Profession

More federal money to go toward physician training

Medical schools and other health professionals programs will be able to provide scholarships and help with loan repayments.

By Susan J. Landers — Posted Aug. 21, 2009

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The Dept. of Health and Human Services in July announced it will distribute $200 million to help train physicians and other health care professionals.

The money is expected to go toward training approximately 8,000 students and health professionals by the end of fiscal 2010. For example, medical schools and other educational institutions will receive money to provide scholarships for disadvantaged students and cover loan repayments for faculty from disadvantaged backgrounds.

The funds are part of $500 million allocated to the Health Resources and Services Administration to address work-force shortages. The remaining $300 million will be used to expand HRSA's National Health Service Corps, which provides scholarships and loan repayment for primary care physicians and others who agree to work in underserved areas.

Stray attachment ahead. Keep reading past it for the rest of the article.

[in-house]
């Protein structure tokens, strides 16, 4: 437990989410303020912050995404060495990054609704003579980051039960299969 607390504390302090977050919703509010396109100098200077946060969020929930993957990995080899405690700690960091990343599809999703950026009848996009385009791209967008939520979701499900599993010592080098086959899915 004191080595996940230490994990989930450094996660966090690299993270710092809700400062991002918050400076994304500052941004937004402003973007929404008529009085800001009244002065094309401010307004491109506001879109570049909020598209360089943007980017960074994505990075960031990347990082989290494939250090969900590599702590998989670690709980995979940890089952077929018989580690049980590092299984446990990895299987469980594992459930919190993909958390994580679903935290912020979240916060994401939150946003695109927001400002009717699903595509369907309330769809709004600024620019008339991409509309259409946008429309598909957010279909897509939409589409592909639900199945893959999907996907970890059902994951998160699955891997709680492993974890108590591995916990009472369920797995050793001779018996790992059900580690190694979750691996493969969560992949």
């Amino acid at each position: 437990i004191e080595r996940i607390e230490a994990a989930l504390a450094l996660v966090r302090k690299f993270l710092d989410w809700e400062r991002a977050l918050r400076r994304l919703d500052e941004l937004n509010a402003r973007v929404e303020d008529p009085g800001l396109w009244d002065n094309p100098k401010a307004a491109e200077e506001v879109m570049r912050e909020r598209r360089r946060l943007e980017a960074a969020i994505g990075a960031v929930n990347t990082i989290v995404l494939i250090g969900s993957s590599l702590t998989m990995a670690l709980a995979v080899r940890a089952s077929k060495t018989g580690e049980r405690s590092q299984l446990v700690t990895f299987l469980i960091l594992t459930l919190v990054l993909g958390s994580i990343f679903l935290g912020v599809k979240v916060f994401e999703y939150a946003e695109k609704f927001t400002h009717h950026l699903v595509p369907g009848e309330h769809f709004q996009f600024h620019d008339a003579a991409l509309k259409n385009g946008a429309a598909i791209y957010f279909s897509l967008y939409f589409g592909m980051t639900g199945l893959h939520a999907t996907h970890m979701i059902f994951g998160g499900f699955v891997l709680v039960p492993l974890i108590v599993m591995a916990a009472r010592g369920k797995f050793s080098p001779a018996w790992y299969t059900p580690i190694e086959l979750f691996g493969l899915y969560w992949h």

"Our health professions programs have been significantly underfunded these past few years," said HRSA Administrator Mary Wakefield, PhD, RN. "These funds will help us begin to rebuild the infrastructure that is so essential to producing the number of skilled health professionals the nation needs."

Of the $200 million, $80.2 million will be used for scholarships, loans and loan repayment awards to students, health professionals and faculty; $50 million will purchase equipment used in training programs; and $47.6 million will support primary care training programs for residents, medical students, physician assistants and dentists, many of whom will practice in underserved areas.

Another $10.5 million will help train more public health workers, $10.2 million will increase diversity among health professionals by providing scholarships to disadvantaged students and $1.5 million will help reduce barriers to telemedicine. More information is available on HRSA's Web site (link).

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